Asia

Myanmar's Suu Kyi vows to amend junta-era constitution

FILE - In this April 5, 2016 file photo, leader of National League for Democracy party (NLD) and Myanmar's new Foreign Minister Aung San Suu Kyi smiles during a press conference after meeting Chinese Foreign Minister Wang Yi in Naypyitaw, Myanmar. Suu Kyi vowed Monday, April 18, 2016 to push for constitutional amendments to build a true democracy in the Southeast Asian country as it emerges from decades of military control. (AP Photo/Aung Shine Oo, File)

FILE - In this April 5, 2016 file photo, leader of National League for Democracy party (NLD) and Myanmar's new Foreign Minister Aung San Suu Kyi smiles during a press conference after meeting Chinese Foreign Minister Wang Yi in Naypyitaw, Myanmar. Suu Kyi vowed Monday, April 18, 2016 to push for constitutional amendments to build a true democracy in the Southeast Asian country as it emerges from decades of military control. (AP Photo/Aung Shine Oo, File)  (The Associated Press)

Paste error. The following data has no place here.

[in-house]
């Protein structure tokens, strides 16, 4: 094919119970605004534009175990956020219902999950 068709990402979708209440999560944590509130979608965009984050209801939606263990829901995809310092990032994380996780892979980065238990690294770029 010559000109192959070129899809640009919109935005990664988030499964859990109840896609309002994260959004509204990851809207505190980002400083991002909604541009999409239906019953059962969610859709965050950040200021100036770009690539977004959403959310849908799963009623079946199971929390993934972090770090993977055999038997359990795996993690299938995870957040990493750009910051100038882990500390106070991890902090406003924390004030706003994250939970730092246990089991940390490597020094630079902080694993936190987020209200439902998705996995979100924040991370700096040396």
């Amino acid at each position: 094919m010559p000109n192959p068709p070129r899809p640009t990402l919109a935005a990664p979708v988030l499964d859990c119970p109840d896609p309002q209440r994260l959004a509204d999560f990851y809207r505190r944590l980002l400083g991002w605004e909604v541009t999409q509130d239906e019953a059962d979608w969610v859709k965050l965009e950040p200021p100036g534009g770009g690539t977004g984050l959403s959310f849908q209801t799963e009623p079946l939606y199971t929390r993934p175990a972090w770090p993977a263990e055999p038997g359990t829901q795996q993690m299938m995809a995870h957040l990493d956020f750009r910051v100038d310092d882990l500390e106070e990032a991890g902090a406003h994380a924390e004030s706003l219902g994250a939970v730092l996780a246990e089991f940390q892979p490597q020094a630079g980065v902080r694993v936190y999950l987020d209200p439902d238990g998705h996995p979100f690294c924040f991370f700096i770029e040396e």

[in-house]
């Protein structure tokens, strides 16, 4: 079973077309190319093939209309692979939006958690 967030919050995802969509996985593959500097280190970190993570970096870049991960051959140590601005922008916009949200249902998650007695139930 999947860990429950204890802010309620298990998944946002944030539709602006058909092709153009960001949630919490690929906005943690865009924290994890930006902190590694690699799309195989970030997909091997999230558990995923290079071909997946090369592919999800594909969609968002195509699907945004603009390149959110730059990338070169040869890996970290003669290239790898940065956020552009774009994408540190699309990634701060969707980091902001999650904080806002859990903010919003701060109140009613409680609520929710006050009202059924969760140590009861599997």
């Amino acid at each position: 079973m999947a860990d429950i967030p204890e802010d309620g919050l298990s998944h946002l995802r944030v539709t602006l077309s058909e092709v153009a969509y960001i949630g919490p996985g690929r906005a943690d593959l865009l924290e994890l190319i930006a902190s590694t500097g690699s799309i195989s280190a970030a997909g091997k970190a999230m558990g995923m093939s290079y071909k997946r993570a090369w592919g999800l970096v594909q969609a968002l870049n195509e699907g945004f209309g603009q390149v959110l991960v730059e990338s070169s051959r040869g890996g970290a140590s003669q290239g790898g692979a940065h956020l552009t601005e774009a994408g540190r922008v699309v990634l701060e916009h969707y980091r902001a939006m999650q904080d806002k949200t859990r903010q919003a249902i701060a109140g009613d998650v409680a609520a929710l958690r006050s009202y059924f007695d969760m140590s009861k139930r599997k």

Myanmar's de facto leader Aung San Suu Kyi has vowed to push for constitutional amendments to build a true democracy in the Southeast Asian country as it emerges from decades of military control.

Suu Kyi made the comments in a nationally televised address to mark the start of the Buddhist new year.

The 70-year-old Nobel laureate called for a constitution "that will give birth to a genuine democratic union." She added, "We need constitutional amendments."

Suu Kyi's power to change the constitution remains hamstrung by the military, which still retains considerable power in government and parliament.

Suu Kyi's party won a landslide victory in November elections, ushering in the country's first civilian government after 54 years of direct and indirect military rule.